One major component of going through a divorce is dividing assets. For many, retirement accounts comprise a large portion of the assets that must go through property division. Handling this isn’t always easy, but it’s necessary.
The easiest situation occurs when both parties each have their own retirement account and those are similar in value. In that case, both parties may be able to walk away with their own account.
Division of available retirement accounts
When there aren’t equitable retirement accounts, the available retirement accounts must be divided. If these aren’t done in the proper manner, the division will come with considerable penalties, including taxes. The way this is done depends on the type of account that’s being divided.
If the account is a qualified account, such as a pension or a 401(k), the division is handled using a qualified domestic relations order. This is prepared as part of the divorce and approved by the court. It must include both parties and the exact method of division. The plan administrator can approve or deny the order. If it’s denied, it goes back for revision.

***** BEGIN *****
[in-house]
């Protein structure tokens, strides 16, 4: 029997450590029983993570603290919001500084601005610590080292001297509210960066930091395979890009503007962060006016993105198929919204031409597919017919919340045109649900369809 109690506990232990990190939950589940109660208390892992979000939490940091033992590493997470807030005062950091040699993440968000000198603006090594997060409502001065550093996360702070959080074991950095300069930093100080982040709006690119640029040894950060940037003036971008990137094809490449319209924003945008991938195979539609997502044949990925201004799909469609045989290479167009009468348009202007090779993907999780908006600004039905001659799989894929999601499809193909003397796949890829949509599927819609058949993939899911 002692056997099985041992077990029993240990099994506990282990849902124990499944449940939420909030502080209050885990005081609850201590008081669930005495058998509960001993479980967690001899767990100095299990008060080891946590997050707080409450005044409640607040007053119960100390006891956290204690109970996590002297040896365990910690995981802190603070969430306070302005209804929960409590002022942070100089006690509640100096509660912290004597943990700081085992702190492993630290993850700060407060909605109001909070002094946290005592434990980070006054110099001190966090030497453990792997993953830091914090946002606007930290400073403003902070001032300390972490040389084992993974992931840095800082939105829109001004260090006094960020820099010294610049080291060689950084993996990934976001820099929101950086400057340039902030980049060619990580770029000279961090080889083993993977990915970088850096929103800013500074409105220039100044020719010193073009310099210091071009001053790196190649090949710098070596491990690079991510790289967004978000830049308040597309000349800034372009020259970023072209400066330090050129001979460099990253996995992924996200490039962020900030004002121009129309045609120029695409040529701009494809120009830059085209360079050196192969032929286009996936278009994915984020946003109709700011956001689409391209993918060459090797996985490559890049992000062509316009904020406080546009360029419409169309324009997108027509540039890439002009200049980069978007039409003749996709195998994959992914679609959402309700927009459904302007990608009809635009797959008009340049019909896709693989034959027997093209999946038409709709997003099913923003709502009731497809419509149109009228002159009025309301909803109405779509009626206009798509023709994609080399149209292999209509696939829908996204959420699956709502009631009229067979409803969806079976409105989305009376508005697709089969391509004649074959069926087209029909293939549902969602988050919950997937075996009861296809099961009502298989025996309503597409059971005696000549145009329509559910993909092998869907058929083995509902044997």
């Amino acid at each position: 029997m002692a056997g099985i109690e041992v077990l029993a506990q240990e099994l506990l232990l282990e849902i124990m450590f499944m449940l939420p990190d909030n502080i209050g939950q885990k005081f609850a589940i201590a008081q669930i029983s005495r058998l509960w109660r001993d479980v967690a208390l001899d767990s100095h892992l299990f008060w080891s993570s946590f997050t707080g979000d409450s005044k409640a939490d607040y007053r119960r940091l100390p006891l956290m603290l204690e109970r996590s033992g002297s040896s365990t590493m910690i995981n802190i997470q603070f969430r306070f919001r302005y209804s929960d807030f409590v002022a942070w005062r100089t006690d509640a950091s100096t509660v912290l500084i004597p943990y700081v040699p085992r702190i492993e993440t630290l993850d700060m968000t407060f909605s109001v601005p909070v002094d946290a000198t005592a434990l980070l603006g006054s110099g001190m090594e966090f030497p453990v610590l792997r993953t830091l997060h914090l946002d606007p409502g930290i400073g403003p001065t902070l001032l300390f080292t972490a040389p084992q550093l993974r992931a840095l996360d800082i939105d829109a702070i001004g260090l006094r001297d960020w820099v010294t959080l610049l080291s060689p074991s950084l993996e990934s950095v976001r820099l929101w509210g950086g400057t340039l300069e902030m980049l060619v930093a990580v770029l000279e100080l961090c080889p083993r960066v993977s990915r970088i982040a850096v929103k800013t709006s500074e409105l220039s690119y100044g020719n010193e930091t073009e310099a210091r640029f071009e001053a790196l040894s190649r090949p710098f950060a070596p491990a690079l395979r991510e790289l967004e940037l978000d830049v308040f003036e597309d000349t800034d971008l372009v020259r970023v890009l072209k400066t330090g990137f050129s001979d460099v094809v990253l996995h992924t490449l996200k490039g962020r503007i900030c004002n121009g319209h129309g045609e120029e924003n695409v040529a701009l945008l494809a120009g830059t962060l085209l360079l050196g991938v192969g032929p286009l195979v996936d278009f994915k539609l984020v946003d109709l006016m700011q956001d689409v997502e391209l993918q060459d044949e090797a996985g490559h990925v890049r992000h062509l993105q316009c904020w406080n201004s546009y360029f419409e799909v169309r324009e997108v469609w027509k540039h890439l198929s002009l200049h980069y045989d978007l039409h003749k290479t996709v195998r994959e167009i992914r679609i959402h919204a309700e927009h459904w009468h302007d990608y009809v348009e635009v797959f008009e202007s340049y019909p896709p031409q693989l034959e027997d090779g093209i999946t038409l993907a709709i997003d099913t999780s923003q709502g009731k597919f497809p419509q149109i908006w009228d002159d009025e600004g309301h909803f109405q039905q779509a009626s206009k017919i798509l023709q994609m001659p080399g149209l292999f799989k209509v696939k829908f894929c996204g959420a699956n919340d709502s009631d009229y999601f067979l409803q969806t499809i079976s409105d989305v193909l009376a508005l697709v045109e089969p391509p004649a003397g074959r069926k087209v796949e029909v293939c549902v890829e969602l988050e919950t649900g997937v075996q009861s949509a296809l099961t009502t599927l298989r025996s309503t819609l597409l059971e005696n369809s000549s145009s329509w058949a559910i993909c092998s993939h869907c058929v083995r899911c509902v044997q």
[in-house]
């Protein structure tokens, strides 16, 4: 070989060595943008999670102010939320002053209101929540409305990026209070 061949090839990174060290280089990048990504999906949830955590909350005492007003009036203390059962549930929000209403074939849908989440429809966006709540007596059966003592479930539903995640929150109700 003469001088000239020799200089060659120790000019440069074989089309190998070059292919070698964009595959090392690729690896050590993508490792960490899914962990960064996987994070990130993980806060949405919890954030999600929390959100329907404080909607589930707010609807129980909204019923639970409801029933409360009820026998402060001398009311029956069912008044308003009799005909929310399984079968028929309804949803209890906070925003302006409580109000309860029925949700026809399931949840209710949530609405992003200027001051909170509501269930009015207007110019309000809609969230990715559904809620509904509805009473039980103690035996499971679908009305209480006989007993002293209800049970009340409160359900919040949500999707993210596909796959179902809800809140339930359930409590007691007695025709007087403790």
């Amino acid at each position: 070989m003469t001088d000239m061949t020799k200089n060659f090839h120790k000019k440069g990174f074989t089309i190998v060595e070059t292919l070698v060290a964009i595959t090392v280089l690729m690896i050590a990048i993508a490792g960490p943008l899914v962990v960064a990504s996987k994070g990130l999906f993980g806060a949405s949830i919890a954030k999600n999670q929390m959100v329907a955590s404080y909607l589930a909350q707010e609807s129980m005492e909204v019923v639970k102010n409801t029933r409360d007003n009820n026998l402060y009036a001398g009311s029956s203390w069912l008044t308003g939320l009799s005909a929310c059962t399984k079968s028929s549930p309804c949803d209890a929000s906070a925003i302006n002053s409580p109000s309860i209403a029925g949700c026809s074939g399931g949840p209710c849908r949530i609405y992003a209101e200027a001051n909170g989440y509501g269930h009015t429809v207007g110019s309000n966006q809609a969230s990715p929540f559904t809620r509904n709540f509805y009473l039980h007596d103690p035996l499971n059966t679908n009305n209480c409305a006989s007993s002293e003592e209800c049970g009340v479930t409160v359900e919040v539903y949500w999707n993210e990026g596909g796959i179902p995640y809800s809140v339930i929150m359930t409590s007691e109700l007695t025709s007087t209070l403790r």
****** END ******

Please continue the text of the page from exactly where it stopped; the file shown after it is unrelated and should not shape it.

For other retirement accounts, a transfer incident to divorce is used. This outlines the specific division method for these accounts so the penalties for early withdrawal can be avoided. It should be as detailed as possible so there aren’t any questions about how the division is handled.
Ultimately, the entire property division process is critical because it can greatly impact each party’s future. Working with someone familiar with these matters is beneficial to determine exactly what’s possible.